The fact that the one memo contains both iterations of the numerical suffix doesn't support it's authenticity. What it does suggest is, just as with those "f"s in the puzzle up at the top, whoever forged these memos likely mentally missed the superscripted "th" when they were proofing it, because their brain had become so accustomed to seeing it in documents all the time.

I hadn't heard that mentioned at all, so I thought I'd throw it in. I'm far from an expert. I am, however, enjoying watching this unfold and hope that it results in some serious changes in the way news is reported. If it doesn't, and Rather and CBS slide, then this problem will only continue to replicate itself in future "news" programs.

This is my first post on th... (Below threshold)
JRR:

This is my first post on this whole issue. It may appear at first unrelated, but I think it proves a point.

Have you ever seen the puzzle where you read a block of text and the trick is to count the number of times the letter "f" appeared? Here is the puzzle text:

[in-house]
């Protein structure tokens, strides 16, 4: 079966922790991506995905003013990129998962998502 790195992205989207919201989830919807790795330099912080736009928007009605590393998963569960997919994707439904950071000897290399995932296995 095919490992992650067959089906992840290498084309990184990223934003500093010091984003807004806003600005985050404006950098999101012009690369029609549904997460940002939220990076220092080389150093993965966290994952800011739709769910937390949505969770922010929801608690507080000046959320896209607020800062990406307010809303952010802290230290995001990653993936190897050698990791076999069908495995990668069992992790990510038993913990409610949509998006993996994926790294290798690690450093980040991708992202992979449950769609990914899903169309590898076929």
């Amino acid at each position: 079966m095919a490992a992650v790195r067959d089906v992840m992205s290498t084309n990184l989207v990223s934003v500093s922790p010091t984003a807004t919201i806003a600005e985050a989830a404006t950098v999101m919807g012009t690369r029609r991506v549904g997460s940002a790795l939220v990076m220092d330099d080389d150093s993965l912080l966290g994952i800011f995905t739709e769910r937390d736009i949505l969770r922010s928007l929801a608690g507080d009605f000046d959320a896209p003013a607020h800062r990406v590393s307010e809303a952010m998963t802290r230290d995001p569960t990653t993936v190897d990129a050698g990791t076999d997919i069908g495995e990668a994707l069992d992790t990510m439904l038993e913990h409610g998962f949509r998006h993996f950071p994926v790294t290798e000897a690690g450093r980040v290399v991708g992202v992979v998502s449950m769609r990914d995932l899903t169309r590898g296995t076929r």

FINISHED FILES ARE THE RE-
SULT OF YEARS OF SCIENTIF-
IC STUDY COMBINED WITH
THE EXPERIENCE OF YEARS.

The trick is to count the number of times the letter "f" appears. The answer is 6 times (sorry to ruin it for you). The reason it fools people is because the human brain misses the "f" in the word "of" because it sounds like the letter "v". We also read so quickly that when it comes to words like "of" in text, we don't typically pay a lot of attention to those smaller words or focus on them. Our brains fill in that information as we read because our brains know where in the text they should appear while we are reading.